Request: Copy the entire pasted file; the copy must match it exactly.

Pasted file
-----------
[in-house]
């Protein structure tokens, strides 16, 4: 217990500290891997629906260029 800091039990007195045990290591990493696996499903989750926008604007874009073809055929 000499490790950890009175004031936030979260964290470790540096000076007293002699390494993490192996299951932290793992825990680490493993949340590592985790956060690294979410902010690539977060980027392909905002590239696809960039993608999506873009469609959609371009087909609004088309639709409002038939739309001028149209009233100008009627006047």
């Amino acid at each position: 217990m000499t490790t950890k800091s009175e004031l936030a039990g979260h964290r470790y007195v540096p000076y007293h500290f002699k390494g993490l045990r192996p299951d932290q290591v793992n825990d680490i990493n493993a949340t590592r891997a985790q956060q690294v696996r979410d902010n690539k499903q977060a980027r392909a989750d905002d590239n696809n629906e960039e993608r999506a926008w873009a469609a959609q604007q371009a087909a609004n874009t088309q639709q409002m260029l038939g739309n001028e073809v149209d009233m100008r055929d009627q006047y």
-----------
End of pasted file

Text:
[in-house]
């Protein structure tokens, strides 16, 4: 217990500290891997629906260029 800091039990007195045990290591990493696996499903989750926008604007874009073809055929 000499490790950890009175004031936030979260964290470790540096000076007293002699390494993490192996299951932290793992825990680490493993949340590592985790956060690294979410902010690539977060980027392909905002590239696809960039993608999506873009469609959609371009087909609004088309639709409002038939739309001028149209009233100008009627006047």
């Amino acid at each position: 217990m000499t490790t950890k800091s009175e004031l936030a039990g979260h964290r470790y007195v540096p000076y007293h500290f002699k390494g993490l045990r192996p299951d932290q290591v793992n825990d680490i990493n493993a949340t590592r891997a985790q956060q690294v696996r979410d902010n690539k499903q977060a980027r392909a989750d905002d590239n696809n629906e960039e993608r999506a926008w873009a469609a959609q604007q371009a087909a609004n874009t088309q639709q409002m260029l038939g739309n001028e073809v149209d009233m100008r055929d009627q006047y």